The Cut – George Pelecanos

July 6, 2017

George Pelecanos brings political intrigue and brutal underworld crime together in The Cut, published by Little, Brown and Company, copyright 2011.

 

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This George Pelecanos novel is very inventive but sticks to the bare facts of the relationship between Washington D.C. and Philadelphia.  Apart from being two for the major cities where our government was founded they also rival each other in many ways.  The politicians and lawyers are a huge percentage of the population and many colleges offer degrees in both of these professions.

 

Leonites “Leo” Lucas is a professor at Montgomery College, one of D.C.’s most prestigious academic institutions, where he teaches the graduate classes.  Leo has high hopes for his students and believes they shall achieve high-level careers.  His brother, Spero, is a private investigator and has discovered that some of the students of Montgomery College may be involved in a highly profitable marijuana smuggling racket.  Spero is a veteran of the war in Iraq and upon returning to the United States found that he had a troubling time adjusting to a “normal” job.  His skills as an investigator, while well adjusted and much better than most, did little to prepare him for the challenge he was about to face.

A defense attorney calls Spero, on Leo’s recommendation, for help in investigating student David Hawkins’ theft and abandonment of an SRV from an affluent D.C. neighborhood.  The attorney, Tom Peterson, has also given him clues as to who else was in the car.  Spero tracks this person, Duran Gaskins, down only to find another troubled youth who gives him nothing to work with other than a bad attitude.  Duran claims to have been “just along for the ride” but something about Duran sends a message that says there is much more to this story.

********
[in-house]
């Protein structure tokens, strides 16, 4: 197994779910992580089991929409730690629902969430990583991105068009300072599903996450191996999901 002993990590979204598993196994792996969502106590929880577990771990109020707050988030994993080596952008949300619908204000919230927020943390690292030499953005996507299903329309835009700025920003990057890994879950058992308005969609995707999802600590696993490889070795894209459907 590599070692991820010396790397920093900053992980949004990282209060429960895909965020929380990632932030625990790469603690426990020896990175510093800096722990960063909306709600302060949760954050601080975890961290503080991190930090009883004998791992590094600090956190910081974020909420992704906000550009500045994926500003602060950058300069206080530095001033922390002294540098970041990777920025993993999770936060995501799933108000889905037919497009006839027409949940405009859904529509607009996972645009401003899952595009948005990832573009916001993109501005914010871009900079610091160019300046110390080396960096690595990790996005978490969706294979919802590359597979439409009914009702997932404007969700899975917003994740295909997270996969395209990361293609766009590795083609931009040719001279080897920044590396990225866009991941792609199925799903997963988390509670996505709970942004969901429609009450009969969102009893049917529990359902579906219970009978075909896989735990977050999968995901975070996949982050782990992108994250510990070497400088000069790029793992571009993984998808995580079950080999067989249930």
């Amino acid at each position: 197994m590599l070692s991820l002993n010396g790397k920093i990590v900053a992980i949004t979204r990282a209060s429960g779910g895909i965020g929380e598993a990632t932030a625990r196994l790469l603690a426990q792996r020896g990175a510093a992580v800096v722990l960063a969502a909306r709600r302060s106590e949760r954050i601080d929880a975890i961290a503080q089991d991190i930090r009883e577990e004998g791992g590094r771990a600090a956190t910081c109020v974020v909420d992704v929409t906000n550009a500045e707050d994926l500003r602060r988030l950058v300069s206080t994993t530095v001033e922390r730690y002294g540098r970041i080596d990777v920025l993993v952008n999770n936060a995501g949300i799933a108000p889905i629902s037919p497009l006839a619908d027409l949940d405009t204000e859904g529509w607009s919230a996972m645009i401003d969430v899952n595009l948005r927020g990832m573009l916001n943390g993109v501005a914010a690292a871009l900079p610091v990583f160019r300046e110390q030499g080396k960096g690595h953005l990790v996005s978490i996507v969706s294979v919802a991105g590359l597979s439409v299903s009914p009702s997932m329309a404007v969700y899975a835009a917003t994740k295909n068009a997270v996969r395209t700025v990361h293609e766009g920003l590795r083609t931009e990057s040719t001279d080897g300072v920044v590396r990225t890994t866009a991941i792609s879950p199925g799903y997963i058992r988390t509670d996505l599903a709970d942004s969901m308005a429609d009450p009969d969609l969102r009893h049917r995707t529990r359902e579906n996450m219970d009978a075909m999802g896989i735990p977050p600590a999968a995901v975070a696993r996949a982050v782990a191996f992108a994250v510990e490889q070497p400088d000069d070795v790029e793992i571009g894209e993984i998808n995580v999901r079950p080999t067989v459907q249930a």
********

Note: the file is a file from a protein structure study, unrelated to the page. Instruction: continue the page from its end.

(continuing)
Spero tracks Duran to his home and finds out that he lives near a house occupied by an attractive and friendly woman who is rarely home.  They become good friends and Lucas soon learns that the woman, Lisa Weitzman, is renting her home from a police officer who is known to have dealings with a major crime boss who deals in large amounts of marijuana.  Officer Learns, he comes to find, is the name of the officer who had arrested the two boys.

This story develops even further when the Spero confronts Duran and he sets him on the trail of this officer that is apparently taking the drugs from the dealers and selling it to Beano Mobley who was known to be a large distributor and smuggler in the drug trade.  Another fascinating aspect of this is regarding Leo and Spero who, along with other parent-less children, are not true brothers but were raised by a Greek couple who had adopted them.  There are many cultural issues brought up involving the traditional practices and family loyalties that have been handed down through generations.  Also I truly enjoyed Pelecanos’ usage of dialect and patterns of speech that vary so greatly between the cultures of the characters he had created to form a truly fascinating novel.

Highly recommend this fine novel.

Literally, Paul.

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